Author: Amina Zafar
An in-person hug is much more effective than 'liking' a post or texting an emoji.
The soothing power of touch eases both physical pain and the sting of hurt feelings, say researchers — a finding that may be increasingly important in our social-media-driven world.
When someone hurts an arm, they may brace and rub it to make it feel better. In the past 20 years, scientists have discovered that our hairy skin has cells that respond to a stroking touch. It's a trait we share with other mammals.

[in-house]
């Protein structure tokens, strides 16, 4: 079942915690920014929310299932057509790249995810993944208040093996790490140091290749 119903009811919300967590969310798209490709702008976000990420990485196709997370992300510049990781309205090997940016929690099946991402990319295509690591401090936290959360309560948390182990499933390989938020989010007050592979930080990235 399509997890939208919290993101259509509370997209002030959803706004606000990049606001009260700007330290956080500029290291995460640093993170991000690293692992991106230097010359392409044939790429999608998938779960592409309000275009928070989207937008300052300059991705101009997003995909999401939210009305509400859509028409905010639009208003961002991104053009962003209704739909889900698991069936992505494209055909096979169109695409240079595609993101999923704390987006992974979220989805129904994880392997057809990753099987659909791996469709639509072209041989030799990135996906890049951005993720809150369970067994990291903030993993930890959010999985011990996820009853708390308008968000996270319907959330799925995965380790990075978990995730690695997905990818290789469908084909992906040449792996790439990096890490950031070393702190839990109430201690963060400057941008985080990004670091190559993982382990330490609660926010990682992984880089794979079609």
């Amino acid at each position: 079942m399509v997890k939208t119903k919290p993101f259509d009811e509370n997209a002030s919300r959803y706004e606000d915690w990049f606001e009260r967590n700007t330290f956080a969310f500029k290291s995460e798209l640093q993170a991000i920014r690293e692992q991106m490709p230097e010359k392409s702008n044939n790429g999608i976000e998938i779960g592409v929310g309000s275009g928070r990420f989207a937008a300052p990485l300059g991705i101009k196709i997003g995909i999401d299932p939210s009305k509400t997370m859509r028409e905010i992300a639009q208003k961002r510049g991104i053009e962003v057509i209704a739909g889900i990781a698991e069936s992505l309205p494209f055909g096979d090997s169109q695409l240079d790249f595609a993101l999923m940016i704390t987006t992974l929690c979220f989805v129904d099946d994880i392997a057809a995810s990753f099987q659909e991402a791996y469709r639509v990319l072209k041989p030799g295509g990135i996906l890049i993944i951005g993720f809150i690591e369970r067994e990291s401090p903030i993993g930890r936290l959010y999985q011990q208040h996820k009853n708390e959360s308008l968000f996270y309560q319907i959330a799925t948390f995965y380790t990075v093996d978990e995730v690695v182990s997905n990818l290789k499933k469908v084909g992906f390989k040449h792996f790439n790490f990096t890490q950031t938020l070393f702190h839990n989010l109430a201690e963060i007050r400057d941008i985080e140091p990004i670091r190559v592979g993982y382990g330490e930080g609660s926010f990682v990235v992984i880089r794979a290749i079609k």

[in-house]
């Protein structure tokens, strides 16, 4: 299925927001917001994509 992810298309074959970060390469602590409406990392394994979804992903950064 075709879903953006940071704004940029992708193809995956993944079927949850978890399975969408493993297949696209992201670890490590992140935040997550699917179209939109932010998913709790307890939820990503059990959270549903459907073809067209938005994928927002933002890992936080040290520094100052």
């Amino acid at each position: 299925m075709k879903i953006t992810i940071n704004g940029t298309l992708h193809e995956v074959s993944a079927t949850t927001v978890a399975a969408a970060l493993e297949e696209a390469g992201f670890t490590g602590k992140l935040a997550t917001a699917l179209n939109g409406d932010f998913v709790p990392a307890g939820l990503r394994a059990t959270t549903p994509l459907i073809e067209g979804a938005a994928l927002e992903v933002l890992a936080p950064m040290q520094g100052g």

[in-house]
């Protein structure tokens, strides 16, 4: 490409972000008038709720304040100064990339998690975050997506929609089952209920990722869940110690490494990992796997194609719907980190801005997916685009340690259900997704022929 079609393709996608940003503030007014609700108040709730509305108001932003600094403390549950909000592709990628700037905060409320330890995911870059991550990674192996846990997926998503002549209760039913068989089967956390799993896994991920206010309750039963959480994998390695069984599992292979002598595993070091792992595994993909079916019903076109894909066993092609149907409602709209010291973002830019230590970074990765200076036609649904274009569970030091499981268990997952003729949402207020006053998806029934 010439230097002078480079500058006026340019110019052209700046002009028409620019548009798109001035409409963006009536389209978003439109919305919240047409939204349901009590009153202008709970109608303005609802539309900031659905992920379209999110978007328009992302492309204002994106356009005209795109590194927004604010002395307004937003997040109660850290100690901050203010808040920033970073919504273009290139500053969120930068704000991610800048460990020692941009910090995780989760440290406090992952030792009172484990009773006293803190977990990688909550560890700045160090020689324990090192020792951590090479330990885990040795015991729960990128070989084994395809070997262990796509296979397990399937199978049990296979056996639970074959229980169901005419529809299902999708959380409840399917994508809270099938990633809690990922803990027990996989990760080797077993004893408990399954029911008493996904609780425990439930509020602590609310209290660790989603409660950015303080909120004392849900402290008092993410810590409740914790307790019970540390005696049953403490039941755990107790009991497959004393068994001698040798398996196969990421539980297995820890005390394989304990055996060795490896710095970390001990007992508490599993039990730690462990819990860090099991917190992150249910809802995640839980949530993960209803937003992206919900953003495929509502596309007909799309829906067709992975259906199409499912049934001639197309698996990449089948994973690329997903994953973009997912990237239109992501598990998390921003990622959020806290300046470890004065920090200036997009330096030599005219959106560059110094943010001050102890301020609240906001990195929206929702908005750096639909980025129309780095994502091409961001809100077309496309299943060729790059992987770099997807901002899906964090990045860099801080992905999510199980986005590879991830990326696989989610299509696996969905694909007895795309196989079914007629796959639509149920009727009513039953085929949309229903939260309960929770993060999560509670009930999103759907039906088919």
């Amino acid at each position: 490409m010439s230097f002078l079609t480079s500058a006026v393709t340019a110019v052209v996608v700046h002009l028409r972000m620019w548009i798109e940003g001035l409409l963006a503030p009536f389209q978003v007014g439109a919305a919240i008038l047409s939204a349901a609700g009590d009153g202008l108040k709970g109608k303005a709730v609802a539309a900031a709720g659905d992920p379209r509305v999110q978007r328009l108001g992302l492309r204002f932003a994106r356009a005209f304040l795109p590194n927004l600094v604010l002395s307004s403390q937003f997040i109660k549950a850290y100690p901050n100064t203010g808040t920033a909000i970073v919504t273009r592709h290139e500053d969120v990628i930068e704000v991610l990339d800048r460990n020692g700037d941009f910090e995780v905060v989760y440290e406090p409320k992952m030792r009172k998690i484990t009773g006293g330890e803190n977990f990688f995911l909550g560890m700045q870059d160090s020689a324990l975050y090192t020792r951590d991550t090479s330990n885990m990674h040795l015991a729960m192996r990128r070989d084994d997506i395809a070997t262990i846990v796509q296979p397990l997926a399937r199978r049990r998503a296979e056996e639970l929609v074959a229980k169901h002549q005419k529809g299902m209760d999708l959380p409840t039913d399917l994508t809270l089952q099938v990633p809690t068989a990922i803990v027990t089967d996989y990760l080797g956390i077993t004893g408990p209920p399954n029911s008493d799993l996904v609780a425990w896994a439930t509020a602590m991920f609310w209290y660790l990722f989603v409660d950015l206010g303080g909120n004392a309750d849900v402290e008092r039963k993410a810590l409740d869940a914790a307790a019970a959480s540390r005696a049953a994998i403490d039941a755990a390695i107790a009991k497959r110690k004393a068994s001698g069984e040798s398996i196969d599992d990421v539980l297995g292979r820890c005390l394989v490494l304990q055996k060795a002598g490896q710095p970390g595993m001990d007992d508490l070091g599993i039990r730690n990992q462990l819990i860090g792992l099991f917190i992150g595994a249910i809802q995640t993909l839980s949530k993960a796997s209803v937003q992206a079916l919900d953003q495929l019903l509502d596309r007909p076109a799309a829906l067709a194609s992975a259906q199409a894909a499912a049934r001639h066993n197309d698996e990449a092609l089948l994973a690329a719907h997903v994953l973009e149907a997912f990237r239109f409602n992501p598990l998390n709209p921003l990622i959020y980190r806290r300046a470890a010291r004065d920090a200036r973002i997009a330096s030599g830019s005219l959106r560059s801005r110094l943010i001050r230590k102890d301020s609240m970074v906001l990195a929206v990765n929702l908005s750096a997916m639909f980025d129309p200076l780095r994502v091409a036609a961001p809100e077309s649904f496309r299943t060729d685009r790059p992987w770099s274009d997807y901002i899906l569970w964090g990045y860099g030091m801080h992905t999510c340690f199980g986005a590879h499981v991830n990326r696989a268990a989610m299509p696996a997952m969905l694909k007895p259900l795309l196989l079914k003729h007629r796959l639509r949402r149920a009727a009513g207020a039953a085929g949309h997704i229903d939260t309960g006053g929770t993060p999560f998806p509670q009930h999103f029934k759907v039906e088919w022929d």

Now psychologists in England say their work shows, for the first time, that a gentle touch can be a buffer against social rejection, too.
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